Patient and public involvement in research

Messages to professional health researchers

We invited the people we spoke to to give messages to professional researchers about involving people in research. Given that the relationship with researchers sits at the heart of all involvement, these messages feature across the whole site. Here we draw together a few key themes that came up repeatedly. The main message was to encourage professionals to try involving patients and members of the public in their research and discover the different perspectives it can add. Dave X said ‘Each patient is an expert in his own field, on himself and what he’s been through, which is something you as a researcher won’t have. So it’s an on-tap resource. Use us please.’ 

Patient and public involvement is becoming something researchers are increasingly expected to do; it’s part of how research is conducted and is often necessary for researchers to successfully attract funding for their work. But people wanted to remind researchers that it shouldn’t be seen as a box-ticking exercise if they wanted to get the best out of it and use it to enrich their research. They advised researchers to involve people in the early stages of designing research and engage with them throughout the whole research process. Dave A felt it was also important for researchers to learn from what doesn’t work to improve how they involve people in future.
People also encouraged researchers to think flexibly about how to involve people, to make involvement roles easy for patients and the public to do, and to treat them well. Researchers were advised to think about how people want their role to be described and Francesco thought researchers should ask people what they wanted to be called rather than giving them a title. But people also understood that researchers might not know how to involve patients and members of the public, and that they may be nervous or fearful about doing so. They encouraged them to be open-minded, to get training and not to get too hung up on whether the people they involve are representative of other patients; they just need to start somewhere.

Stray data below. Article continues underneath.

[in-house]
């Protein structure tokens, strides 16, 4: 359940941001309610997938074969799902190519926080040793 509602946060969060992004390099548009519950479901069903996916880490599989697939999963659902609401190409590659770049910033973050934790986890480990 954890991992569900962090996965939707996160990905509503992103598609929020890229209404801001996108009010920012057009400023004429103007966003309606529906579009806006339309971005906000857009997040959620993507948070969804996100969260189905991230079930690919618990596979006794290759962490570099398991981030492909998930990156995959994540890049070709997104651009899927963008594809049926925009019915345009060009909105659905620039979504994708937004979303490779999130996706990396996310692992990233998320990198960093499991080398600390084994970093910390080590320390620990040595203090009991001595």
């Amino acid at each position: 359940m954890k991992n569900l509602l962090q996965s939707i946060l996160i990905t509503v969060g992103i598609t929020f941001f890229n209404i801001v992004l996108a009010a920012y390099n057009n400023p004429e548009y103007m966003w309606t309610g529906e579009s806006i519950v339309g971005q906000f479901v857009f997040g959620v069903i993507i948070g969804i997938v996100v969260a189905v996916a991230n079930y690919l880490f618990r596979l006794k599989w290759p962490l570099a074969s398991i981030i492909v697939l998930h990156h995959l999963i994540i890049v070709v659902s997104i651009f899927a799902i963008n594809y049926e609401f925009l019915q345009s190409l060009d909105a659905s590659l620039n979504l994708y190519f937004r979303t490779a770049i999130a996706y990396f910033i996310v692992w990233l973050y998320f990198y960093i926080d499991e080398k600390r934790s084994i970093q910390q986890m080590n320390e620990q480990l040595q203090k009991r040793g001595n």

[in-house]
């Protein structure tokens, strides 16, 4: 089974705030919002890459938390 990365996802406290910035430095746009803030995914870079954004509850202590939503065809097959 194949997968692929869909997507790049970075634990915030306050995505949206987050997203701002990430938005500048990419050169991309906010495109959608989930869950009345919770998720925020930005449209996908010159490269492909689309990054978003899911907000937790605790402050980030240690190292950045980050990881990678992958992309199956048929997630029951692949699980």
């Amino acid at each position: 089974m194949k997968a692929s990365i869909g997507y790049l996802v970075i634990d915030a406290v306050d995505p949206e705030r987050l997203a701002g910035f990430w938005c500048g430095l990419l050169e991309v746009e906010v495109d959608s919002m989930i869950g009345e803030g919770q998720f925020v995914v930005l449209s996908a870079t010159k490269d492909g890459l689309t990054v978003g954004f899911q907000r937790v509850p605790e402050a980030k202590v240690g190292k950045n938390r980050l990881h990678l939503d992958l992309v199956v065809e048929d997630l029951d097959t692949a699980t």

Professionals were also encouraged to think about ways to involve people from ‘seldom heard’ groups. These include people with a variety of experiences from different backgrounds – ethnicities, social status, age, disability status. To do this, they encouraged researchers to think about paying people for their time, and reimbursing their costs. It was also important that researchers think about how they find the people they involve and people suggested using social media, like Twitter and Facebook.
People felt that they as individuals should be given feedback about the difference their involvement has made. They wanted researchers to feel they could be honest with them and that they shouldn’t be patronising. It irritates Carolyn when researchers overdo it with their praise in meetings – they should be able to be honest and critical. She described involvement as ‘grown-up enough to have that kind of discussion’. But people also wanted to hear if and how their involvement had made a difference to research.
They also felt strongly that the results of all research projects should be made public for researchers, clinicians and patients alike. Stephen mentioned the All Trials Campaign, a campaign started by Richard and leading clinicians and researchers, which aims to ensure all results (positive and negative) from trials are published. But when it comes to communicating with the public and reporting research, people felt professionals needed to use simple, plain language and avoid abbreviations or complicated terms.
Finally, lay people who get involved in research are often passionate and excited about it and could be seen as ambassadors who can support researchers in spreading the word, so more patients know about research and think about taking part.


Last reviewed July 2017.

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